light he heard the voices of some of his fortunately, the holy fathers, like Go- isted out of the sphere of poetic fiction people, whom the officers had taken below, lownin's Kurile interpreter in Japan (see -more pleasant than ever poet feigned. merrily amongst their new acquaintance.

and who were enjoying themselves very page 19 of our present volume) are al We would not detain those whose The old chief looked down, and observing most totally ignorant of the Chayma lan- curiosity this exordium may excite, them drinking and making a noise, he guage: and as the Indians have a very from the extracts, by which we mean called to them in a loud passionate voice, imperfect knowledge of the Spanish, to prove its justice, but we cannot which made them leave their glasses, and whimsical mistakes often occur be- proceed without paying a tribute of run up the ladder in great terror. From tween them and their teachers. The warm applause to the conduct of Capfollowing is an instance,

* See Literary Gazette, Review of Mr. tain Murray of the Alceste, and of the M‘Leod's work,

man

thence the alarm spread along the lower This was, we sincerely hope, the dition touched, and almost invariably deck to the midshipmen's birth, where worst mistake which occurred between found the natives timid, incurious, and another party was carousing: The grog the parties; but we are not without jealous. Their dwellings are mean and tained, was too potent for this party, as apprehensions that the poor old chief inconvenient. The animals noticed, they did not seem to care much for the old would be decapitated after their depar- were a small breed of bullocks, very chief, who, posting himself at the hatchway, ture, by his despotic master, for suffer- fat, and dogs : pigeons, hawks, and ascertained, by personal examination, who ing what he could not hinder, the land. eagles, and few small birds. Crows the offenders were. On this occasion his ing of our voyagers, to take a peep at were very numerous. little rod of office was of much use ; he his territories. This he opposed with From one point as many as 120 to pushed the people about with it to make all his might and cunning; but, disbe- 170 of the islands, which compose this round, in order to discover their faces. One lieving that any serious risk could re. wonderful archipelago, were counted. man, watching his opportunity when the sult to him from their going on shore, The Chinese written character is underchict was punching away at somebody who our countrymen landed for a prome- stood by the natives; but as our voyagers had just come up, slipped past and ran off; nade. Nothing could console him when neither remained long enough among but the quick eye of the old man was not he found this was determined upon. them to cultivate an intimacy, nor pos$0 easily deceived, and he set off in chase Invited to dinner,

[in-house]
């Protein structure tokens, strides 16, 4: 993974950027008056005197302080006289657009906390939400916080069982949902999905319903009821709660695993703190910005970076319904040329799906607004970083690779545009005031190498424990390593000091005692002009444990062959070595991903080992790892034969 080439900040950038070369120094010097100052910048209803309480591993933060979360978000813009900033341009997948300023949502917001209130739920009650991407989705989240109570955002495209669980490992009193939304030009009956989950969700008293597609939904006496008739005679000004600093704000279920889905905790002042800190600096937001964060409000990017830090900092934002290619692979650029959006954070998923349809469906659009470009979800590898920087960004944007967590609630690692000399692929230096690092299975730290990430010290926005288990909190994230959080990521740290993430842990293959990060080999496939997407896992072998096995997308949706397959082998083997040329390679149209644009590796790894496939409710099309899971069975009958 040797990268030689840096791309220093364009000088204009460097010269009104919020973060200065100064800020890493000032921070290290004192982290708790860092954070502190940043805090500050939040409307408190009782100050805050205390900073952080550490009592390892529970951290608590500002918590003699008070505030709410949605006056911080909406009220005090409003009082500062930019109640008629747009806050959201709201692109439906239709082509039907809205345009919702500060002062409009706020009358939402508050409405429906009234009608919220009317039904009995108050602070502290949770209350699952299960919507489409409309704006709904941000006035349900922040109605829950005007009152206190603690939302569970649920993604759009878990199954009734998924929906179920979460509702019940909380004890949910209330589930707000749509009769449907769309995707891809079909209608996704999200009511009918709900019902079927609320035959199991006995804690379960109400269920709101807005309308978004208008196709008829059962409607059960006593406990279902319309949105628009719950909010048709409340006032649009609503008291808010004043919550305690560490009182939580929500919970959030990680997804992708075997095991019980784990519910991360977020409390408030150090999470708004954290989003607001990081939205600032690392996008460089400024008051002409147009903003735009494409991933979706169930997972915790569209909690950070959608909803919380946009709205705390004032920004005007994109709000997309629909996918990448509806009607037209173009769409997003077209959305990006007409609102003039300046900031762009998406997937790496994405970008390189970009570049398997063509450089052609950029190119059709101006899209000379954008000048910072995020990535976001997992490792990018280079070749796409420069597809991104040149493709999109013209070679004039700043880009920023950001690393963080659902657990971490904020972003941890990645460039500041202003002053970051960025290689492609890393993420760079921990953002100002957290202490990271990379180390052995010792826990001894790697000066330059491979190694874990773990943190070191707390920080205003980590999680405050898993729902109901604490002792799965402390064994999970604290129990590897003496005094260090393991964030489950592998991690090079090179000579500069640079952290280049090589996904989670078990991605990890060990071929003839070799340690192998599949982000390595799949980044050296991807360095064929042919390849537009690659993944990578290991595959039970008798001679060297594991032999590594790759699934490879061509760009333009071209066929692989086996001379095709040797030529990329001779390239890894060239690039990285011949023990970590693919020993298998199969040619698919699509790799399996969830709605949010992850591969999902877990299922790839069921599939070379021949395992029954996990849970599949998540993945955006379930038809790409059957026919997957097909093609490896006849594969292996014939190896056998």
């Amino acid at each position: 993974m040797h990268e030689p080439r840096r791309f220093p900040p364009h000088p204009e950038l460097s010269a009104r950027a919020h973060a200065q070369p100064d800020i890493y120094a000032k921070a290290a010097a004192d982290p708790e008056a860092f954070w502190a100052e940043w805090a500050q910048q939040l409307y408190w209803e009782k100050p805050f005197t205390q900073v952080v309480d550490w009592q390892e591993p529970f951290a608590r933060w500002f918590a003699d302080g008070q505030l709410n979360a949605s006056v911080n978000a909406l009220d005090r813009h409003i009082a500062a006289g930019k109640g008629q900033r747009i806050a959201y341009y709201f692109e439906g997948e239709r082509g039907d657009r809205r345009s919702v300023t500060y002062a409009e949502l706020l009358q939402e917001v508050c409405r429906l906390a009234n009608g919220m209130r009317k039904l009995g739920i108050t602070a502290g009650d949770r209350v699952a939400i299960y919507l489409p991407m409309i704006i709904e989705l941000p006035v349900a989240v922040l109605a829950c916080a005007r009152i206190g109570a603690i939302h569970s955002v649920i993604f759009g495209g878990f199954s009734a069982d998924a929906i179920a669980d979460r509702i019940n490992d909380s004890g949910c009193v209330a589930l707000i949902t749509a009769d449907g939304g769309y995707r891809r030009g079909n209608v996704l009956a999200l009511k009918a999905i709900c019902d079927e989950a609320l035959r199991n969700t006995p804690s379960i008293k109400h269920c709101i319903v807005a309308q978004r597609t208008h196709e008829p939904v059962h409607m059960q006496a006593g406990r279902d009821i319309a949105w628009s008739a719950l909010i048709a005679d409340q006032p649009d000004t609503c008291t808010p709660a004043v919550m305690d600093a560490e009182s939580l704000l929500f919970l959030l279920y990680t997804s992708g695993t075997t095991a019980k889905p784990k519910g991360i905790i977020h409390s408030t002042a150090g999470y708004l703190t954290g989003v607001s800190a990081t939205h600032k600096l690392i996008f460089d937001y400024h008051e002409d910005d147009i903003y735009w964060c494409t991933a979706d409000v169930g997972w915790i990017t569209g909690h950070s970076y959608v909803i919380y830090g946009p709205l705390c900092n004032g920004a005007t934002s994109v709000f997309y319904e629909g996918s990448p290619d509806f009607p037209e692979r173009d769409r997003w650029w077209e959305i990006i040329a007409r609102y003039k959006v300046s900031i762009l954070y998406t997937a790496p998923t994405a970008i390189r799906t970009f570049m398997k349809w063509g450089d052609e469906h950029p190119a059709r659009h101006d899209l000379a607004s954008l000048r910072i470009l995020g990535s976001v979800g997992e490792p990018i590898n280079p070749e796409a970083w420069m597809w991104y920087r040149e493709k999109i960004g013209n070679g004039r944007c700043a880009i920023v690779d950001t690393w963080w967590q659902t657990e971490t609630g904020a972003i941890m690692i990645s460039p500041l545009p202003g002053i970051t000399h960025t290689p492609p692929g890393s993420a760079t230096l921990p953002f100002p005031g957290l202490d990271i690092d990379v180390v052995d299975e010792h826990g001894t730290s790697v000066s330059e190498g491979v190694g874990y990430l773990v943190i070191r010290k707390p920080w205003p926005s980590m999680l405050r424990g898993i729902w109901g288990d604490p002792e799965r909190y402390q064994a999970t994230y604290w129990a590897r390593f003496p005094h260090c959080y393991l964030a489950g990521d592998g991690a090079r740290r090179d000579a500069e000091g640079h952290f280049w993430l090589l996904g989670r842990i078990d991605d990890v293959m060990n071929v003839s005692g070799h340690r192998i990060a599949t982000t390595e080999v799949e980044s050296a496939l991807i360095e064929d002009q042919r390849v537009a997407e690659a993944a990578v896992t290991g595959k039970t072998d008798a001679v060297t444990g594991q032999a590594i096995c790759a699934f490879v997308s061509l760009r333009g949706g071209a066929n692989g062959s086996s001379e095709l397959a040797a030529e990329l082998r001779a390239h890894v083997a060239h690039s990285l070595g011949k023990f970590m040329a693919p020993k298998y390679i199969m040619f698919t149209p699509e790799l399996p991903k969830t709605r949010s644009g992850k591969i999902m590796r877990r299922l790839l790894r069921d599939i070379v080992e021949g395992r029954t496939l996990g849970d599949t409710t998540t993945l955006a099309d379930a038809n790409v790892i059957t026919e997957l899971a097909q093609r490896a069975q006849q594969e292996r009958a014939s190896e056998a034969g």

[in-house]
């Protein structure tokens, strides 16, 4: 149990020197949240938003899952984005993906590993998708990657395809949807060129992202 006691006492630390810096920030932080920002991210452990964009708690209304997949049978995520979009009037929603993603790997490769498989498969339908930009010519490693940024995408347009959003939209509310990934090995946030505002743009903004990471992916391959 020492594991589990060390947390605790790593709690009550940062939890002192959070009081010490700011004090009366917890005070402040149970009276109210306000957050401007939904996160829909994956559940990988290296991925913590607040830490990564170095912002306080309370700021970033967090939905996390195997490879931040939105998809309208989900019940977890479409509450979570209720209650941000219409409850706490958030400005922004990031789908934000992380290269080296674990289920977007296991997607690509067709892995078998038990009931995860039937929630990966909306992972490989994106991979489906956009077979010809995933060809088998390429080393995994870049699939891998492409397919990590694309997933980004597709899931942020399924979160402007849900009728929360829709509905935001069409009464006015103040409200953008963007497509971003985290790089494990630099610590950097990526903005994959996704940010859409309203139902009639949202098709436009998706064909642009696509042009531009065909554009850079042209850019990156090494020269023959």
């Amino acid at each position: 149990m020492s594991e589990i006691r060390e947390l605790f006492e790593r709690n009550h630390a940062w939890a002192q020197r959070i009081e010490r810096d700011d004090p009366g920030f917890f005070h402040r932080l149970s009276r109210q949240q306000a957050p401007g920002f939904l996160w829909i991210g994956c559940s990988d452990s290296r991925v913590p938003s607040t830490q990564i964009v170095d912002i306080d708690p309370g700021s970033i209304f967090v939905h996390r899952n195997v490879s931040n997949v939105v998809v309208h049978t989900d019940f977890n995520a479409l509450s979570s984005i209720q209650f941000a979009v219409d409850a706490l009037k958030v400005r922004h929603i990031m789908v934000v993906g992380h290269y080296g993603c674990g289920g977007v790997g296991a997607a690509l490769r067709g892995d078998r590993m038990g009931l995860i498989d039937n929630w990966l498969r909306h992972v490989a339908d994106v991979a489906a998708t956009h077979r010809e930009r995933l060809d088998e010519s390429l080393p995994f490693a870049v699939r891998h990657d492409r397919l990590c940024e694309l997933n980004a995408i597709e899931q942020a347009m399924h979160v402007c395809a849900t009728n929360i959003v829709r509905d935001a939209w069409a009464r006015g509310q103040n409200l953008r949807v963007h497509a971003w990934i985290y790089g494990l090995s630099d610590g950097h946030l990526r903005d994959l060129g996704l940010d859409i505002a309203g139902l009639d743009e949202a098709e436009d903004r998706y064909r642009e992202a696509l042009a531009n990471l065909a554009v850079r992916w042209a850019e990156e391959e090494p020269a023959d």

sessed this means of communication, their of him round the quarter deck. The man had an apron full of biscuit, which had “ His only answer consisted in pointing remarks are consequently of less value been given to him by the midshipmen; this to us, and making signs of eating, and then than they would otherwise have been. impeded his running, so that the chief, not-drawing his hand across his throat; by At Loo-Choo, having steered their withstanding his robes, at last came up

which he was understood to mean, that it course thither, their observations are with him ; but while he was stirring him up might be very well for us to talk of eating, infinitely more attractive, and thither, with his rod, the fellow slipped his cargo of but, for his part, he was taken up with the in our next Number, we mean to acbread into a coil of rope, and then went danger of losing his head.” along with the chief quietly enough. The

company them.

When they landed he was in tears, old man came back afterwards, and found

and very unhappy. the biscuit, which he pointed out to us, to shew that it had not been taken away." " In a few minutes a crowd, consisting An Excursion to l'indsor, in July 1810 ;